Wind turbine blades photographed at a facility in China’s Hebei Province on July 15, 2022. The world’s second largest economy is a major force in technologies crucial to the planned energy transition.
VCG | Visual China Group | Getty Images
The world is moving into “a new age of clean technology manufacturing” that could be worth hundreds of billions of dollars per year by the end of the decade, generating millions of jobs in the process, according to a new report from the International Energy Agency.
Published Thursday morning, the IEA’s Energy Technology Perspectives 2023 report — which referred to “the dawn of a new industrial age” — looked at the manufacturing of technologies including wind turbines, heat pumps, batteries for electric vehicles, solar panels and electrolyzers for hydrogen.
In a statement accompanying its report, the IEA said its analysis showed that “the global market for key mass-manufactured clean energy technologies” would be worth roughly $650 billion per year by 2030, a more than three-fold increase from today’s levels.
There is a caveat to the Paris-based organization’s forecast, in that it’s based on countries around the world implementing, in full, pledges related to energy and the climate — a significant task that will require both political will and financial muscle.
“The related clean energy manufacturing jobs would more than double from 6 million today to nearly 14 million by 2030,” the IEA said, “and further rapid industrial and employment growth is expected in the following decades as transitions progress.”
Despite the above, the IEA noted there were potential headwinds related to supply chains, a long-standing issue that heightened geopolitical tensions and the coronavirus pandemic have thrown into sharp relief in recent years.
Its report highlighted “potentially risky levels of concentration in clean energy supply chains — both for the manufacturing of technologies and the materials on which they rely.”
China, it said, was dominating both the production and trade of “most clean energy technologies.”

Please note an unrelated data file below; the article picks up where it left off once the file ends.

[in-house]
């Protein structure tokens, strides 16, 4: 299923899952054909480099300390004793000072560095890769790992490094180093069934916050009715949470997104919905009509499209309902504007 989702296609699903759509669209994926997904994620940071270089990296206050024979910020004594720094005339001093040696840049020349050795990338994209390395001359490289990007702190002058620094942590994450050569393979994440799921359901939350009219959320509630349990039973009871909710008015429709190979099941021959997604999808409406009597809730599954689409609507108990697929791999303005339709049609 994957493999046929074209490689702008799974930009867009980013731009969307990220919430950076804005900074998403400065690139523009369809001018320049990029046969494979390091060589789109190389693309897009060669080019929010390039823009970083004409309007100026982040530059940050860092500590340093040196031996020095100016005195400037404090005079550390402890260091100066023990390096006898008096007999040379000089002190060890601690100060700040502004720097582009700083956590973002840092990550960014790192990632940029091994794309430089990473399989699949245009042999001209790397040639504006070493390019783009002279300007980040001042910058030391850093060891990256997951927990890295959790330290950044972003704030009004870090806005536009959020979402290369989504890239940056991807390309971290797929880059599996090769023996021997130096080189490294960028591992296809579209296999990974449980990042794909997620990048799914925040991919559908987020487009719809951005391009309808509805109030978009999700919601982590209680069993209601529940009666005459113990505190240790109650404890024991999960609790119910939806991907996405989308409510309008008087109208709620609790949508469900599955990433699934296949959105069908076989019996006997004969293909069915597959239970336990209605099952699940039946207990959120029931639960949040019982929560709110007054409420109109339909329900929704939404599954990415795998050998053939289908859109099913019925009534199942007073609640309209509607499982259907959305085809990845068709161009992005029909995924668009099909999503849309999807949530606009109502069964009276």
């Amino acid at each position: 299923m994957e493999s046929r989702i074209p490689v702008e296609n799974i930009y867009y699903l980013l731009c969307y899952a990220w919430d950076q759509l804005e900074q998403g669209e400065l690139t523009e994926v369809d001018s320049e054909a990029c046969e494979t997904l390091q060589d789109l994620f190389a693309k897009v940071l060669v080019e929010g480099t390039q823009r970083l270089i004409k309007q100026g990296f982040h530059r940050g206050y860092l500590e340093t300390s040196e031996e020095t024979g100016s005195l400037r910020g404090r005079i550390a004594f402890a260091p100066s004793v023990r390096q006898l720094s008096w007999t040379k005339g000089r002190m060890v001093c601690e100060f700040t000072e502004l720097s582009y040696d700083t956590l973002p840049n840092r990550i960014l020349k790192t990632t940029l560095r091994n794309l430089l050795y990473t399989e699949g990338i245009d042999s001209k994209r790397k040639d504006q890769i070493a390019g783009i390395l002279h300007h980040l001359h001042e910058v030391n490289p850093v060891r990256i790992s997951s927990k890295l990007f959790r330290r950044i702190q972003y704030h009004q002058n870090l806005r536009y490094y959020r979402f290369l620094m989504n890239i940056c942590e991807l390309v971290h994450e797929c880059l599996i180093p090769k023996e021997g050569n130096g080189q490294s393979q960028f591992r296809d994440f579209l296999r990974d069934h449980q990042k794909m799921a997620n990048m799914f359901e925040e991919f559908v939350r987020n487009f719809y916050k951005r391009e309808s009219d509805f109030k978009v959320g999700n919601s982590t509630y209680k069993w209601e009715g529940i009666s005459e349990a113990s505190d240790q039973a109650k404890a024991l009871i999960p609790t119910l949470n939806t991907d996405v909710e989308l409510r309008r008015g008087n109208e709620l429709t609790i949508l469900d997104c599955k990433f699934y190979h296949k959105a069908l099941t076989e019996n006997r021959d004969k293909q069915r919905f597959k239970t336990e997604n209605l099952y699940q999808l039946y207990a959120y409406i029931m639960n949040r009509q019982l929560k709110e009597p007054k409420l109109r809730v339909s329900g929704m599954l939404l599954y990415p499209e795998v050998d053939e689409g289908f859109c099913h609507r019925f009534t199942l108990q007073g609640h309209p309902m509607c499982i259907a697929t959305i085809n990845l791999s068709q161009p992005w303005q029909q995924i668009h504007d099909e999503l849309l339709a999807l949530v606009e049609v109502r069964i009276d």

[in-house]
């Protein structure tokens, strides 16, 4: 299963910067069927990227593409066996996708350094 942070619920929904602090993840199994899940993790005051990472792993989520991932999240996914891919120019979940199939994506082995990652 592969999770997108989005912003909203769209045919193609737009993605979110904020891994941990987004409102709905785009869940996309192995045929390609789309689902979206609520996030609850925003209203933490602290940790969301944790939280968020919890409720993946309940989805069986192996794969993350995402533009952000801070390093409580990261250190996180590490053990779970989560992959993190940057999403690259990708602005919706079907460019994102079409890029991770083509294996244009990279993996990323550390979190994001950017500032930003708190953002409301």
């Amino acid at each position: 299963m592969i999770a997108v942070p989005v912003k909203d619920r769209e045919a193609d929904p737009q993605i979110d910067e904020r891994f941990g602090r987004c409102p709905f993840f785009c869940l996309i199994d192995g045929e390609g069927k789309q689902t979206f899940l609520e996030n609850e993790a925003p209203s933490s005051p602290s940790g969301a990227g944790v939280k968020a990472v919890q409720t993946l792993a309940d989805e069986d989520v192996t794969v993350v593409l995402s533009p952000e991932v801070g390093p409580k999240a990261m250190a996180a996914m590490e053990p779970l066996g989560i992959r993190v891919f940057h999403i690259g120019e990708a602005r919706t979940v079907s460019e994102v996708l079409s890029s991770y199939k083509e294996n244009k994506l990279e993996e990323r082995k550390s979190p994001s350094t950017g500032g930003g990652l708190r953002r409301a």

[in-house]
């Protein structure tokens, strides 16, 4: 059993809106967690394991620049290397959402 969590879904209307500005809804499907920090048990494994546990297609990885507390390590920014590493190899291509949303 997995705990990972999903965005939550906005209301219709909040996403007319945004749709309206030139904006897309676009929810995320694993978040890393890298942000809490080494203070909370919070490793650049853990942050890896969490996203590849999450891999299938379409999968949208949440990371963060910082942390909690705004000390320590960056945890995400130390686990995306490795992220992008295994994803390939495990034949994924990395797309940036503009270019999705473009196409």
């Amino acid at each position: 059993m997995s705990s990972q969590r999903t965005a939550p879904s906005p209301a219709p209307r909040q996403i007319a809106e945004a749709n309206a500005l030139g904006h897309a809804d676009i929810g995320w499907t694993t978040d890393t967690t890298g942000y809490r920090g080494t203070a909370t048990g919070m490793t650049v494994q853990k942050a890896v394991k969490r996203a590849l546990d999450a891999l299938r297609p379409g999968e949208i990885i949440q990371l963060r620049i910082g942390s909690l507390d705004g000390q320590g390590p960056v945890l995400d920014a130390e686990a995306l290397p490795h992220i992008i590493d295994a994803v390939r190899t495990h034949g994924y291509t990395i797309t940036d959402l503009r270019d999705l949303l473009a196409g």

When it came to mass-manufactured technologies such as batteries, solar panels, wind, heat pumps and electrolyzers, the IEA said the three biggest producer countries represented “at least 70% of manufacturing capacity for each technology — with China dominant in all of them.”
“Meanwhile, a great deal of the mining for critical minerals is concentrated in a small number of countries,” it added.
“For example, the Democratic Republic of Congo produces over 70% of the world’s cobalt, and just three countries — Australia, Chile and China — account for more than 90% of global lithium production.”
Commenting on the report, IEA Executive Director Fatih Birol said the planet “would benefit from more diversified clean technology supply chains.”
“As we have seen with Europe’s reliance on Russian gas, when you depend too much on one company, one country or one trade route — you risk paying a heavy price if there is disruption,” he added.
This is not the first time Birol has spoken about the geopolitical dimension of the world’s shift to a future centered around lower-carbon technologies.
In October, Birol told CNBC that the main driver of clean energy investment was energy security rather than climate change.
Namechecking the Inflation Reduction Act in the U.S. and other packages in Europe, Japan and China, Birol said a “major increase in clean energy investment, about [a] 50% increase,” was being seen.
“Today it’s about 1.3 trillion U.S. dollars and it will go up to about 2 trillion U.S. dollars,” Birol told CNBC’s Julianna Tatelbaum.
“And as a result, we are going to see clean energy, electric cars, solar, hydrogen, nuclear power, slowly but surely, replacing fossil fuels.”
“And why do governments do that? Because of climate change, because of the greenness of the issues? Not at all. The main reason here is energy security.”
Birol went on to describe energy security as being “the biggest driver of renewable energies.” He also acknowledged the importance of other factors, including those related to the climate.
“Energy security concerns, climate commitments … industrial policies — the three of them coming together is a very powerful combination,” he said.
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